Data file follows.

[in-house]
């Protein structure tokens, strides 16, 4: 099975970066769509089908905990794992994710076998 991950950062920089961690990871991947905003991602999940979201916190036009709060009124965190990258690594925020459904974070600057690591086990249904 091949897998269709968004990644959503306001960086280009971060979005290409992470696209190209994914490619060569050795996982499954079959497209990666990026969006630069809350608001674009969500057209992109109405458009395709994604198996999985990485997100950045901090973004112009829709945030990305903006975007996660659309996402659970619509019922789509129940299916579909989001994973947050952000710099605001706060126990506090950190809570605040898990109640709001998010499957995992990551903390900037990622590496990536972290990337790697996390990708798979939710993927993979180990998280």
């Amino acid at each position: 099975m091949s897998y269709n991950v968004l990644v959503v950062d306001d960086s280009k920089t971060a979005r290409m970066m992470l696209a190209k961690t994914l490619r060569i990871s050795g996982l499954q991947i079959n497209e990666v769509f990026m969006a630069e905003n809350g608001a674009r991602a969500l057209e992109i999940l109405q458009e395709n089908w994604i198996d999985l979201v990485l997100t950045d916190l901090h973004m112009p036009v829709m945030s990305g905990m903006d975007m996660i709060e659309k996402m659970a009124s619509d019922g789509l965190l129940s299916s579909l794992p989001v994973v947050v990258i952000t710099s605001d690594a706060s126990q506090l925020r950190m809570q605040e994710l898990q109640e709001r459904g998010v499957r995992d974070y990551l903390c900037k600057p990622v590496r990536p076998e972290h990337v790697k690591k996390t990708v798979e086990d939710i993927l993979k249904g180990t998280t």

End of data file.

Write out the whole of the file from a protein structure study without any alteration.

[in-house]
């Protein structure tokens, strides 16, 4: 099975970066769509089908905990794992994710076998 991950950062920089961690990871991947905003991602999940979201916190036009709060009124965190990258690594925020459904974070600057690591086990249904 091949897998269709968004990644959503306001960086280009971060979005290409992470696209190209994914490619060569050795996982499954079959497209990666990026969006630069809350608001674009969500057209992109109405458009395709994604198996999985990485997100950045901090973004112009829709945030990305903006975007996660659309996402659970619509019922789509129940299916579909989001994973947050952000710099605001706060126990506090950190809570605040898990109640709001998010499957995992990551903390900037990622590496990536972290990337790697996390990708798979939710993927993979180990998280």
């Amino acid at each position: 099975m091949s897998y269709n991950v968004l990644v959503v950062d306001d960086s280009k920089t971060a979005r290409m970066m992470l696209a190209k961690t994914l490619r060569i990871s050795g996982l499954q991947i079959n497209e990666v769509f990026m969006a630069e905003n809350g608001a674009r991602a969500l057209e992109i999940l109405q458009e395709n089908w994604i198996d999985l979201v990485l997100t950045d916190l901090h973004m112009p036009v829709m945030s990305g905990m903006d975007m996660i709060e659309k996402m659970a009124s619509d019922g789509l965190l129940s299916s579909l794992p989001v994973v947050v990258i952000t710099s605001d690594a706060s126990q506090l925020r950190m809570q605040e994710l898990q109640e709001r459904g998010v499957r995992d974070y990551l903390c900037k600057p990622v590496r990536p076998e972290h990337v790697k690591k996390t990708v798979e086990d939710i993927l993979k249904g180990t998280t």